The Prayer to St Michael, which forms part of the traditional Prayers After Low Mass, is one of the most widely known and popular Catholic prayers of modern composition. Its author was Pope Leo XIII, and its composition is associated with a story, told in a number of versions, of Pope Leo having a vision in which Satan asked for, and was granted, power over the Church for a certain time, as he was given over Job, in Job 1:12:
Dixit ergo Dominus ad Satan: Ecce universa quae habet in manu tua sunt.
Related to this topics is the FIUV Position Paper on Prayers for Persecuted Christians and the Leonine Prayers, which has been corrected in light of Mr Symonds' research, available here.
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It is easy to dismiss such stories, but the composition of the prayer does need explanation. Pope Leo inherited the idea of the Prayers After Low Mass, which had been ordered to be said in the Papal States for their protection against attack, by Pope Pius IX, but it was Leo who made them universal, and added the Prayer to St Michael. Why did he want Catholics all over the world to recite this heartfelt plea for the protection of the Church from satanic attack?
This new book is an excellent treatment of the subject; it brings all the threads together, including the historical context, with reference to a mass of relevant documents quoted in full. It is thorough, it is sober, and it takes the supernatural seriously: without either sensationalism or cynicism. I thoroughly recommend it to any Catholic wanting to get to the bottom the matter.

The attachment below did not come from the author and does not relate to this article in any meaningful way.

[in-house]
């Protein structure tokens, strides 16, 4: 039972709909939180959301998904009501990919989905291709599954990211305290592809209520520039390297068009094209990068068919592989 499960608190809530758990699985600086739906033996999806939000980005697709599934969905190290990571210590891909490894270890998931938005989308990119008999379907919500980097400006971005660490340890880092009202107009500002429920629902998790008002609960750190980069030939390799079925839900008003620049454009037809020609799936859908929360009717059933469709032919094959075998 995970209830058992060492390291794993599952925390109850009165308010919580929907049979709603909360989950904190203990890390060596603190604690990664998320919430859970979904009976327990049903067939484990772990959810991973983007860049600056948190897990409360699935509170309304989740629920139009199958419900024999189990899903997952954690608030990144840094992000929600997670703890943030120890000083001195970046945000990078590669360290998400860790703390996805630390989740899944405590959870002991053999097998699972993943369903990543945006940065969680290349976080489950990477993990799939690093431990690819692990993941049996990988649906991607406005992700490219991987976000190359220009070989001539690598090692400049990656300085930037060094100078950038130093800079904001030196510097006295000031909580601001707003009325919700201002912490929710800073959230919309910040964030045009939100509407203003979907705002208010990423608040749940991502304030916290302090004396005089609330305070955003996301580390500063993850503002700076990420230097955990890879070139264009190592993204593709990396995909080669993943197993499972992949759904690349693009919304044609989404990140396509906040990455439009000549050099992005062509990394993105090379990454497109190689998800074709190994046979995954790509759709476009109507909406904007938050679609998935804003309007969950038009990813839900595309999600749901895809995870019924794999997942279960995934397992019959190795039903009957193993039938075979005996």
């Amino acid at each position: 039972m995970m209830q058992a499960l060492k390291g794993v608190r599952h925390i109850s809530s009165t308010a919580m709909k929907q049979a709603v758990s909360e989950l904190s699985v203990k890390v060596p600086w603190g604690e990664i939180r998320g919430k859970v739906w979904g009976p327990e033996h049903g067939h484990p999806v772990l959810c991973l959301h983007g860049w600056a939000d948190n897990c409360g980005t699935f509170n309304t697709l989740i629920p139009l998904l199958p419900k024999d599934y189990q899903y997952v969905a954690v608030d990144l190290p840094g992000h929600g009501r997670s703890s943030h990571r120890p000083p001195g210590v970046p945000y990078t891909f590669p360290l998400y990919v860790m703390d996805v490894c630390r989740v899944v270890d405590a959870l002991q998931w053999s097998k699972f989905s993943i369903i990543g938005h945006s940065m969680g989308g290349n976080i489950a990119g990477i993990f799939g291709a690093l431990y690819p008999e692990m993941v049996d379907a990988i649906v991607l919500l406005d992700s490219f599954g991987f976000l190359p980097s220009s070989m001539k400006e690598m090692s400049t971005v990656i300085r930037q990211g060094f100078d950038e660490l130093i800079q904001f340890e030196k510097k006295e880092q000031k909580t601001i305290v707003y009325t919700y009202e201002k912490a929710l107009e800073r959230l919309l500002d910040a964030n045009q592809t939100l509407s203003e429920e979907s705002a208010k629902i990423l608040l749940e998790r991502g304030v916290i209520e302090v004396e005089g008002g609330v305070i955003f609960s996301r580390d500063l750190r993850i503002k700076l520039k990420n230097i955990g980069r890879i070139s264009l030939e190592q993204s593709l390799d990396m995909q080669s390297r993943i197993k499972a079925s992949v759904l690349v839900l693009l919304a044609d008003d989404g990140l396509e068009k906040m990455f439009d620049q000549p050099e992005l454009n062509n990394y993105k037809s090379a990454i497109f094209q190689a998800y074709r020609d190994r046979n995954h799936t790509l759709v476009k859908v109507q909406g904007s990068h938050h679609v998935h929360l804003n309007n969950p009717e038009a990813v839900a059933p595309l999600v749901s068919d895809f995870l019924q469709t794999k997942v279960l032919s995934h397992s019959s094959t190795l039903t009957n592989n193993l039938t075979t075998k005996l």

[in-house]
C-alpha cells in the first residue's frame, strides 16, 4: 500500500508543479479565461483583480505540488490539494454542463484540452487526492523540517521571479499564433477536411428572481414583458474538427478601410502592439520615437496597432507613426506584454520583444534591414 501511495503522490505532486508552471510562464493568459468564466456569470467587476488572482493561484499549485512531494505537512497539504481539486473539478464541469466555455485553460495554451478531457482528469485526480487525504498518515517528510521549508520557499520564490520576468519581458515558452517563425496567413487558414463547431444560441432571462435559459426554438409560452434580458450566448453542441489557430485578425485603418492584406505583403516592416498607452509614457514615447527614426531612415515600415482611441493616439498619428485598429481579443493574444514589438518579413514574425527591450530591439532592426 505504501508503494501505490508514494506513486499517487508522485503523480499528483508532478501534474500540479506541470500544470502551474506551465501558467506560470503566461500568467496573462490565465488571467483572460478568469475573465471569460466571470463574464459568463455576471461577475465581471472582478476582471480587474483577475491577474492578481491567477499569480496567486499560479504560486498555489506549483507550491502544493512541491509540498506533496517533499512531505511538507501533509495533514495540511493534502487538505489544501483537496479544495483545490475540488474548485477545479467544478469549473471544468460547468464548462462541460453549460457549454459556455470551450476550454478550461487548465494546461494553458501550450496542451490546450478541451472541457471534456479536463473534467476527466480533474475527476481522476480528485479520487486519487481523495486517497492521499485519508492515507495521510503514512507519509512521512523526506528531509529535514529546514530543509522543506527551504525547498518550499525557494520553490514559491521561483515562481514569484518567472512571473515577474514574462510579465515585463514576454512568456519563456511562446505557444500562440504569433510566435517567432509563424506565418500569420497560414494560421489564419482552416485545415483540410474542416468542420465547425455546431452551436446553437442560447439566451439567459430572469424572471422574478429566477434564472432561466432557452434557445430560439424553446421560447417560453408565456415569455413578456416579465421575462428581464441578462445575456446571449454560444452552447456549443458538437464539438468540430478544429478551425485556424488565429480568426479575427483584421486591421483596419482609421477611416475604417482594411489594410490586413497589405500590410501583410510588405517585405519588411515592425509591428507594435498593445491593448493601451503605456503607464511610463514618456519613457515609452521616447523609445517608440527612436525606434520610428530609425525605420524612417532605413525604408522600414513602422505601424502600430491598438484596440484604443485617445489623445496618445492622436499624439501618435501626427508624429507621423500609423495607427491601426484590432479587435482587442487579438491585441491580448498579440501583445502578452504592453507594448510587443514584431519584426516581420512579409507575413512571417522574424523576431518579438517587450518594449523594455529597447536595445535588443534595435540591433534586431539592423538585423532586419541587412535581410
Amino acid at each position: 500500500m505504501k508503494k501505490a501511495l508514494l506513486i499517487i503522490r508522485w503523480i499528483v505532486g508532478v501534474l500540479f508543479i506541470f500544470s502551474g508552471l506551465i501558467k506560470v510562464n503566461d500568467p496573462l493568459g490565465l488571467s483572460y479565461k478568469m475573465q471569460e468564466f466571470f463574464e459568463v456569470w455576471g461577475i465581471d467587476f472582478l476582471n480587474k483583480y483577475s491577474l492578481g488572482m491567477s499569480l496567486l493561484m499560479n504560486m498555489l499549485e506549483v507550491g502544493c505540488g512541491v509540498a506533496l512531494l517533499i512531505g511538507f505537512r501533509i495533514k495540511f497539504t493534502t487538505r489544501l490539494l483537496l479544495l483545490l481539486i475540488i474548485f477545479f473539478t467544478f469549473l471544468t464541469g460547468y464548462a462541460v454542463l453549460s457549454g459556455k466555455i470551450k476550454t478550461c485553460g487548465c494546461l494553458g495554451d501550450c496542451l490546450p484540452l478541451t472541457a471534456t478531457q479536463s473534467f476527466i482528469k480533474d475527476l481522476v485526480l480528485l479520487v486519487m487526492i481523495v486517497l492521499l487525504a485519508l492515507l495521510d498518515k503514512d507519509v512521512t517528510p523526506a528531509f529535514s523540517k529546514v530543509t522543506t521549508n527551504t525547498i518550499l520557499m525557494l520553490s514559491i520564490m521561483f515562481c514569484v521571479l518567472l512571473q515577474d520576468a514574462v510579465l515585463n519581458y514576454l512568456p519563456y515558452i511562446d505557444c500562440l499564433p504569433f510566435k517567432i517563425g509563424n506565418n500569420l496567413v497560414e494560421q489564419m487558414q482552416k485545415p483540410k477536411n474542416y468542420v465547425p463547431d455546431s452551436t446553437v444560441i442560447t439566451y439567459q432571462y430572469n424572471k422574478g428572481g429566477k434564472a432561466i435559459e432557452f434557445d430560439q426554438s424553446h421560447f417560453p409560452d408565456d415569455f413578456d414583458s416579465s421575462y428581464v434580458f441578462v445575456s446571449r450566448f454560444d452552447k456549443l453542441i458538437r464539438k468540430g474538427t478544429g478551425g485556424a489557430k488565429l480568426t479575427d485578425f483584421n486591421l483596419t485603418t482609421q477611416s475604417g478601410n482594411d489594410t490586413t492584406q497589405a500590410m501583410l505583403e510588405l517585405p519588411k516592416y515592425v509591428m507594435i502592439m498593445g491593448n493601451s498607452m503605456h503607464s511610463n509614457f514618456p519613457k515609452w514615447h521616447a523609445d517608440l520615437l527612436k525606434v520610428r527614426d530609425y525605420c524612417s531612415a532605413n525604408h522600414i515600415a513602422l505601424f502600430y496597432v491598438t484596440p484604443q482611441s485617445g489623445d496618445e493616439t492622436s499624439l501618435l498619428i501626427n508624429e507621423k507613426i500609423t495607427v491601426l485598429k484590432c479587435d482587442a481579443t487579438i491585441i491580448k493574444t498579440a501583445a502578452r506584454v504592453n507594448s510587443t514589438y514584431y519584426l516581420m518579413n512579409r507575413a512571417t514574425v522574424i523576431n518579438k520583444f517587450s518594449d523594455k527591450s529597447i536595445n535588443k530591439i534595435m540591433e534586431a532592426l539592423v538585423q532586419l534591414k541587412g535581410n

It covers not only the Prayer to St Michael in the Prayers After Low Mass, but Pope Leo's composition of the longer Prayer to St Michael of exorcism.
From the Foreword, by Bishop Athanasius Schneider.In his book "Pope Leo XIII and the Prayer to St. Michael," Mr. Kevin Symonds presents a very careful and competent historical research about the origin and the circumstances of the publication of the prayer to St. Michael and the above mentioned exorcism formula. Furthermore he gives also a rich spiritual reflection on the Divine truth about the Holy Angels, the fallen angels and the reality and necessity of the spiritual battle. Mr. Symonds’ book is indeed very relevant for our times. May this book become widespread and raise to many Catholics— especially the clergy—a new awareness of the necessity to use the spiritual means which God and His Church have given us in order to fight against the infiltration and attacks of the evil spirits. Such well-proven spiritual means are the prayer to St. Michael and the general exorcism against Satan and his machinations. It would be very helpful to start a worldwide petition that the Holy See may prescribe again the recitation of the prayer to St. Michael after the Holy Mass in all Catholic churches. Furthermore, all priests and bishops should be encouraged to recite often the general exorcism against Satan according to the formula of Pope Leo XIII.
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